Whether you entered into a plea bargain or New York prosecutors secured a conviction against you, you may think that this is the end of your case. Nevertheless, you may suspect that something was amiss and that mistakes were made that may have affected the outcome. It may be beneficial to find out if filing a criminal appeal would be the appropriate course of action.
Having a criminal conviction in your past can have a dramatic impact on the rest of your life (even after you have served your debt to society). It can deter you from getting a job and even housing, not to mention the damage it may do to your reputation. Often, people in your situation may seek to have their records expunged. Is that an option for you?
In the United States, everyone should receive fair treatment by law enforcement and a swift trial by a impartial jury of their peers. Sadly, the reality of the criminal justice system often falls quite short of this ideal. It's all too common for people to end up in prison because law enforcement profiled them during a stop, only to get convicted of a minor infraction.
In 2012, the Cuomo Administration issued regulations allowing the DMV commissioner to permanently deny driver's licenses for those convicted of repeat drunk driving. Several people who had run afoul of those regulations filed suit, and the New York Court of Appeals has just upheld the regulations.
When you’re stopped by the police in New York City, it is common knowledge that law enforcement can ask you for your license and proof of insurance. Drivers are required to have them and show them to a police officer when asked to do so. But what are your responsibilities in producing identification when you are a passenger?
The way that crimes are charged and prosecuted is often determined by public sentiment. The more reprehensible a crime is considered to be by the general public, the more likely it is to carry severe criminal consequences (compare child sex crimes with non-violent drug offenses, for instance).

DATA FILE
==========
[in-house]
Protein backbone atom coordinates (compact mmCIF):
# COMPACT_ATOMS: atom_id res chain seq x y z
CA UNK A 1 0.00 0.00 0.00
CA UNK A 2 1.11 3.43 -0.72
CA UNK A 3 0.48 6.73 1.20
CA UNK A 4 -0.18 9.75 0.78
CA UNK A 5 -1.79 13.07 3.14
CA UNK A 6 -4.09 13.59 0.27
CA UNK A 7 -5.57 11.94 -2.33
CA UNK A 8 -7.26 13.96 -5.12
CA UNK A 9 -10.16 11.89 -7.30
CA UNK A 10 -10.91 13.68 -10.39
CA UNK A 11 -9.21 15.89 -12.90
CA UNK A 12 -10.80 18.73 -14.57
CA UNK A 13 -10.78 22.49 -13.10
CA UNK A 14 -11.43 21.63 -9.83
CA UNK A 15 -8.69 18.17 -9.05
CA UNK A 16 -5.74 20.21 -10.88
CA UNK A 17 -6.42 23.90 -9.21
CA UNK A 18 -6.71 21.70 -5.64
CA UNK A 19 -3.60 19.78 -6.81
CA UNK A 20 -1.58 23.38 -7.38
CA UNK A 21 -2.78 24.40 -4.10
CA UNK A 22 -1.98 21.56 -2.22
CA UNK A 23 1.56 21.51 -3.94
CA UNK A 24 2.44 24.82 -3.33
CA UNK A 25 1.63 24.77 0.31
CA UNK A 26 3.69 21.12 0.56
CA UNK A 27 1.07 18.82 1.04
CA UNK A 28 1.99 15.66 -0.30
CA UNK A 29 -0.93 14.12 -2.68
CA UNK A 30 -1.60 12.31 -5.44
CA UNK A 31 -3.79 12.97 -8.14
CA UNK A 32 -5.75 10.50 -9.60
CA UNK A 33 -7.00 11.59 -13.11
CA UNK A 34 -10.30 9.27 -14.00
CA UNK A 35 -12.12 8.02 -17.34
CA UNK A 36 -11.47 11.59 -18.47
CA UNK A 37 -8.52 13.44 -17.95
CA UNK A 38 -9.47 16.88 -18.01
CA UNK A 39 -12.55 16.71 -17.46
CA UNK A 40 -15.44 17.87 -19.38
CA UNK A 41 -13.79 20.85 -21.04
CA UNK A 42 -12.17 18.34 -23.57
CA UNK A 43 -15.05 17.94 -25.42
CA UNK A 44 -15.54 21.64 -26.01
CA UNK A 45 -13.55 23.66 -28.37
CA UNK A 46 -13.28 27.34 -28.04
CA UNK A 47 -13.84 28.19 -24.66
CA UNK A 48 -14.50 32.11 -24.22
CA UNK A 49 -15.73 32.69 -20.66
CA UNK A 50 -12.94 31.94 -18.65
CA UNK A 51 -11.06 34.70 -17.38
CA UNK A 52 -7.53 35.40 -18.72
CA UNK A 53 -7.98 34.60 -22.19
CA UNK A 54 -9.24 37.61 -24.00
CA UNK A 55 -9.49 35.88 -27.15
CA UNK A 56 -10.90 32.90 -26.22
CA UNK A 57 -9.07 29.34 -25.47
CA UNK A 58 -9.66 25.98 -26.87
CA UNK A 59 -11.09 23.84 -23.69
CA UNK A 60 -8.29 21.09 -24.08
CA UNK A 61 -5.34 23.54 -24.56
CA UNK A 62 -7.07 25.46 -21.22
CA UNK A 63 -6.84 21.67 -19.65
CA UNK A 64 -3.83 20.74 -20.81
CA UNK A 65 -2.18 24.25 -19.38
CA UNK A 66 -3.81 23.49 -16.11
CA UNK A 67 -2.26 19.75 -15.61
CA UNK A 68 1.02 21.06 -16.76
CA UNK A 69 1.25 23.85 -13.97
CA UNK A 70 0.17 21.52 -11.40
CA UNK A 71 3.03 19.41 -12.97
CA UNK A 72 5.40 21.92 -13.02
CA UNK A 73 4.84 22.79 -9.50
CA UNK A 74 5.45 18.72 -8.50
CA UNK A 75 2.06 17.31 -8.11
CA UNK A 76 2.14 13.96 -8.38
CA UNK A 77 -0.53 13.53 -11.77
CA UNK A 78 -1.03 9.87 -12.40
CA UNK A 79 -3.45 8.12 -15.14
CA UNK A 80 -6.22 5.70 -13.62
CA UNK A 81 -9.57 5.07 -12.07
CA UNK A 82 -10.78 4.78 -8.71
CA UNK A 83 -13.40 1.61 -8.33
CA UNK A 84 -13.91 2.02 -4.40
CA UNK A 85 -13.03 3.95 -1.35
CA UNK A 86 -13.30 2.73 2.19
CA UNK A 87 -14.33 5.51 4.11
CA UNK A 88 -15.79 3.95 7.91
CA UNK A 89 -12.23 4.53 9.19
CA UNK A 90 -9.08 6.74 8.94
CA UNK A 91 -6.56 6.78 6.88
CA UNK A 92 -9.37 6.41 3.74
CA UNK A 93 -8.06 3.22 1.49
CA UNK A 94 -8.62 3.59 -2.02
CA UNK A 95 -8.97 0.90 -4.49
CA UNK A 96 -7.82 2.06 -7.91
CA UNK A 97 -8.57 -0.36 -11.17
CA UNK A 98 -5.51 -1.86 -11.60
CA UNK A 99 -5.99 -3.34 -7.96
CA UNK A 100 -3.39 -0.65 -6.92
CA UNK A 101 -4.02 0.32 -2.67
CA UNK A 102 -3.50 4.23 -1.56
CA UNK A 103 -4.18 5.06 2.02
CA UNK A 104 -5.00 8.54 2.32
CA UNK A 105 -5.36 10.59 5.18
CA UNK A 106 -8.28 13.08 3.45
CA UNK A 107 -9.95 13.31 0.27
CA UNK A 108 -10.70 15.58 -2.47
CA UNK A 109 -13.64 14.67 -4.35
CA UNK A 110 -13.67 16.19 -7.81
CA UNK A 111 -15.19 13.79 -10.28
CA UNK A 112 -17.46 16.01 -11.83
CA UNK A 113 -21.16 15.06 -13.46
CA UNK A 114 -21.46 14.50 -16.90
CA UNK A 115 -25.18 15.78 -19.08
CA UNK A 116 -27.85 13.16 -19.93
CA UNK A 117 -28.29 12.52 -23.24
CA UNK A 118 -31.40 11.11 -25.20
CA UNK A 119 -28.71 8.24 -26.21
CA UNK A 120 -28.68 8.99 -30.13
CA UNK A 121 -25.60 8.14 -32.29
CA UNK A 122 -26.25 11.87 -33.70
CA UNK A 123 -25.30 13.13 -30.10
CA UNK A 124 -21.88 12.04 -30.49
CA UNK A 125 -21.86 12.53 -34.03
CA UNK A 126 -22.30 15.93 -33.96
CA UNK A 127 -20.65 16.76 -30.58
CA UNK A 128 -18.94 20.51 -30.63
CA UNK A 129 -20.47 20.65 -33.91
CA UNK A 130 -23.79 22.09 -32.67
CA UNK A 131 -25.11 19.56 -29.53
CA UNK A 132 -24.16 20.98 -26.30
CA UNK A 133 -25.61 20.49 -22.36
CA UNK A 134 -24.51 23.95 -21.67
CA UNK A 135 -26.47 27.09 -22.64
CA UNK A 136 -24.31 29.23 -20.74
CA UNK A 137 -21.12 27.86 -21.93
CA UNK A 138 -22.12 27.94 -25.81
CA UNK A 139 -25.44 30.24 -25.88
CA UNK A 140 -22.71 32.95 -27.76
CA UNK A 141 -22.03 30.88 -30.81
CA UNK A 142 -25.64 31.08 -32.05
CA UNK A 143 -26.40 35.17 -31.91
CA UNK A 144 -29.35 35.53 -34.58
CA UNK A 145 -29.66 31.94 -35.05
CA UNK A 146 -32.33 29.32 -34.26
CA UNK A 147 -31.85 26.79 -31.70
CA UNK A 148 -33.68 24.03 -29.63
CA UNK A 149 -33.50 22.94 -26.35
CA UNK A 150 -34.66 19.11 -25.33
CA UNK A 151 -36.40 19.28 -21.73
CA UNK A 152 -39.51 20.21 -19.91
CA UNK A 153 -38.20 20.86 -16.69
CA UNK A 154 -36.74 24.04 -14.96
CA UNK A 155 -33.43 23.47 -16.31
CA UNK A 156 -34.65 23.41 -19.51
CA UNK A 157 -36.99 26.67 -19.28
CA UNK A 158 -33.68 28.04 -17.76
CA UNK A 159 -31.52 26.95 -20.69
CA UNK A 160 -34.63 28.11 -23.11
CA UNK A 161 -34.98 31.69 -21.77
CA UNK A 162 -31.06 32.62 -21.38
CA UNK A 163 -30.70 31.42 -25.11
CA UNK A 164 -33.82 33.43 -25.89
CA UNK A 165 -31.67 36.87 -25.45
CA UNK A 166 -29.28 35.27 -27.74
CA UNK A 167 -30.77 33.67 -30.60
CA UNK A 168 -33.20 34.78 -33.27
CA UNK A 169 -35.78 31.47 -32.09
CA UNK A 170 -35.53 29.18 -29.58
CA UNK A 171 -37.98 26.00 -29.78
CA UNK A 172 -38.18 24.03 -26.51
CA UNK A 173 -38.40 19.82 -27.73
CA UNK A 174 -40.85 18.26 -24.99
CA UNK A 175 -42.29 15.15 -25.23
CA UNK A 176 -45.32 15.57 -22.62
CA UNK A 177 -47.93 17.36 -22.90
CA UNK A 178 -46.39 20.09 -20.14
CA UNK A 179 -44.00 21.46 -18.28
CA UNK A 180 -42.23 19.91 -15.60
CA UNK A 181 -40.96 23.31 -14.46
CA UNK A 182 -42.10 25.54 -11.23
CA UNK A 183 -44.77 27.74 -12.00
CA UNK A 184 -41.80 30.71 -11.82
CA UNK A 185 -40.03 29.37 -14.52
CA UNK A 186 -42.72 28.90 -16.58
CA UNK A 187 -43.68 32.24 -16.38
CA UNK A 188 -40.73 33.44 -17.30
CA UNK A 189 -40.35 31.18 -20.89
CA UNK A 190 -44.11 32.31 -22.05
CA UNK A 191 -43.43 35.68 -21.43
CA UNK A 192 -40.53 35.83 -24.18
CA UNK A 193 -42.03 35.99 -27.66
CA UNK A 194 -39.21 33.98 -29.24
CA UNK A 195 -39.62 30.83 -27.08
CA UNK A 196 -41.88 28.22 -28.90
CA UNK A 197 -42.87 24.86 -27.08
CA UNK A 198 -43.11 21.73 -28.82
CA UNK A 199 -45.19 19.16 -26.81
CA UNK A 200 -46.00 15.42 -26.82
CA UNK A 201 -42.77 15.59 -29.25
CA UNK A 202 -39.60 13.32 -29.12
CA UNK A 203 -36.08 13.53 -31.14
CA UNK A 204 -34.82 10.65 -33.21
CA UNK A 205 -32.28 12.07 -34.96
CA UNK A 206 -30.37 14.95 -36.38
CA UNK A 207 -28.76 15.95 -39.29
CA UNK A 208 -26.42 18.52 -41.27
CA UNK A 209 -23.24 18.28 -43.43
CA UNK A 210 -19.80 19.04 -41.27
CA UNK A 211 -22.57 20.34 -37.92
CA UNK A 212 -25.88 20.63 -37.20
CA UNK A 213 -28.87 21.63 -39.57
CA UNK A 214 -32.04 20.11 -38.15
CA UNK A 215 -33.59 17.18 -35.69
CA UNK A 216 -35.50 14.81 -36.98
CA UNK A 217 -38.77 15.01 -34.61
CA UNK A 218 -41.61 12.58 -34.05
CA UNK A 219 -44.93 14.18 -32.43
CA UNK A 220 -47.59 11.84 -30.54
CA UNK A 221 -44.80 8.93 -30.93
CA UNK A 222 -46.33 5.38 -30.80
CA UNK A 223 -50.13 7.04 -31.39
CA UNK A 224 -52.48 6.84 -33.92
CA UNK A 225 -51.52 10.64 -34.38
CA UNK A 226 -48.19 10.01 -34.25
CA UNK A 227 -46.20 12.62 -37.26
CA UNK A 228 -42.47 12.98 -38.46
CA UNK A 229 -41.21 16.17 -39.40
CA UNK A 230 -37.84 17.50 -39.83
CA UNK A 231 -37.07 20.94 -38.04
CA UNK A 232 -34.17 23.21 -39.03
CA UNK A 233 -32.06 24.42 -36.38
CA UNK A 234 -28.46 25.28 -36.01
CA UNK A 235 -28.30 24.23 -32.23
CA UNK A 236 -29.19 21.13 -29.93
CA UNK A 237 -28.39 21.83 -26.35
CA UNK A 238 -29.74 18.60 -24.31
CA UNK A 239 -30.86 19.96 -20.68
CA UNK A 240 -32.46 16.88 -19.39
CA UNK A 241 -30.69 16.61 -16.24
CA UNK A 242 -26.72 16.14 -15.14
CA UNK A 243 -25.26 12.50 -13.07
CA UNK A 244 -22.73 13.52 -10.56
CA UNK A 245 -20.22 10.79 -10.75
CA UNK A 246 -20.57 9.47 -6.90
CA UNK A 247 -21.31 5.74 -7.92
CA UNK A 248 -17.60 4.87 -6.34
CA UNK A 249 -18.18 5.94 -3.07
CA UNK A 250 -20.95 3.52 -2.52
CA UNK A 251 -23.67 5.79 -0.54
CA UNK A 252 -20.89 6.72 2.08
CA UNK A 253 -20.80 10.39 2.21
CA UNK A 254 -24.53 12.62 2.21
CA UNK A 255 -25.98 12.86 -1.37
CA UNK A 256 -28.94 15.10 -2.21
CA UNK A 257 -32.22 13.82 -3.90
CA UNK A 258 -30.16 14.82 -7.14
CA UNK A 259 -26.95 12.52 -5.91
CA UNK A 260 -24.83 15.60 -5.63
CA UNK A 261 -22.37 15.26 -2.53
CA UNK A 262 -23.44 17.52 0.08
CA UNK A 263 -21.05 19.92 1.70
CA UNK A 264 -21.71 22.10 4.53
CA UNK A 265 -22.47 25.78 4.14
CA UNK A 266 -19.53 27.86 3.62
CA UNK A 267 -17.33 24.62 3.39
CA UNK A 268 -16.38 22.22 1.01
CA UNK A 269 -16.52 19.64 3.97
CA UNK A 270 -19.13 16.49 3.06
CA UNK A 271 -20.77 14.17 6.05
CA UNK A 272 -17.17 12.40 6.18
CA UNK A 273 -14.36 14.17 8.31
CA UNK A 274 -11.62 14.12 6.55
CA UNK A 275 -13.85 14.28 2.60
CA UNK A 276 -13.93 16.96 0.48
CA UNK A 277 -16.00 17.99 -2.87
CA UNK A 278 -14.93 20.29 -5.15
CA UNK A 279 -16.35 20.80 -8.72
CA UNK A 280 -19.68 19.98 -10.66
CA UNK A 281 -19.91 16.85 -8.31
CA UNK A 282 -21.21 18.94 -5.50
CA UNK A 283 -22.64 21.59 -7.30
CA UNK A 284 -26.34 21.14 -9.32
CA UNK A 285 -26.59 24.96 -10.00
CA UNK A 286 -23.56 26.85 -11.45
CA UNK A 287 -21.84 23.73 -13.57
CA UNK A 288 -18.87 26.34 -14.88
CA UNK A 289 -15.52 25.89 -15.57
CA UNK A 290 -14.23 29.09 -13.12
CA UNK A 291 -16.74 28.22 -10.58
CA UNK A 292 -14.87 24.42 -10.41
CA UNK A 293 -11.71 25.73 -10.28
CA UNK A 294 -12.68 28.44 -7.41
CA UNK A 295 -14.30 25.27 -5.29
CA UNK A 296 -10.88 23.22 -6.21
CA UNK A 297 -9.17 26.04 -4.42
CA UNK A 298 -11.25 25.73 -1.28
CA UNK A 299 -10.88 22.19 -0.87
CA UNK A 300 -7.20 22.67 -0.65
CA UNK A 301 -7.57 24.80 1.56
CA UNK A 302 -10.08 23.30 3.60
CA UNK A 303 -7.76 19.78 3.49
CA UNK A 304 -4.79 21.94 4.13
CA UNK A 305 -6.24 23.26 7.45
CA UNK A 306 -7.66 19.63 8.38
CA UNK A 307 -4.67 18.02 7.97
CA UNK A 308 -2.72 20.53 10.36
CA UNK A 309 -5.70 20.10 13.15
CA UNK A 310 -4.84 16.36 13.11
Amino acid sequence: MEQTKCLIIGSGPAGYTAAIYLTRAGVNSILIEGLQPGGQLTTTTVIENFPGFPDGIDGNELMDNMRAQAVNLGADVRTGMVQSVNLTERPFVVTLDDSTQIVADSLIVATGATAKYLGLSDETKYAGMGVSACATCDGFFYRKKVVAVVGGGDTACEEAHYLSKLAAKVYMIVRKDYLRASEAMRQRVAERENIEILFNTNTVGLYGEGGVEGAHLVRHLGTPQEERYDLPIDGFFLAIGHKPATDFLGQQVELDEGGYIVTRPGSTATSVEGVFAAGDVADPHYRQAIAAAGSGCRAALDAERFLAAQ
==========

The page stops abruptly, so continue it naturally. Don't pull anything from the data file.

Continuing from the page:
We have previously written about wrongful convictions that occur as the result of a false confession. Exoneration statistics have shown that in a surprising percentage of false convictions, suspects confess to a crime they didn't commit. This is usually because they have been coerced, lied to or threatened by police officers. Many suspects were unaware of their rights, including the right to an attorney.
America would like to think of itself as a post-racial society. But countless incidents over the last decade have reminded us that America still has a significant problem with race. Many believe that the election of our first African-American president had the unforeseen effect of highlighting racist beliefs and attitudes that persist more than a half-century after the civil rights movement.
You may need no reminder that today is St. Patrick's Day. According to one set of statistics, just over 56 percent of Americans said that they expect to celebrate the holiday this year. In most cases, the celebration will revolve around (or at least include) the consumption of alcohol.
In our last post, we discussed the importance of knowing your rights when interacting with police, especially when it comes to things like filming the encounter. Police officers may not be entirely truthful about what is and isn't legal, and this can lead to many potential problems, including an escalation of force or the violation of your civil liberties.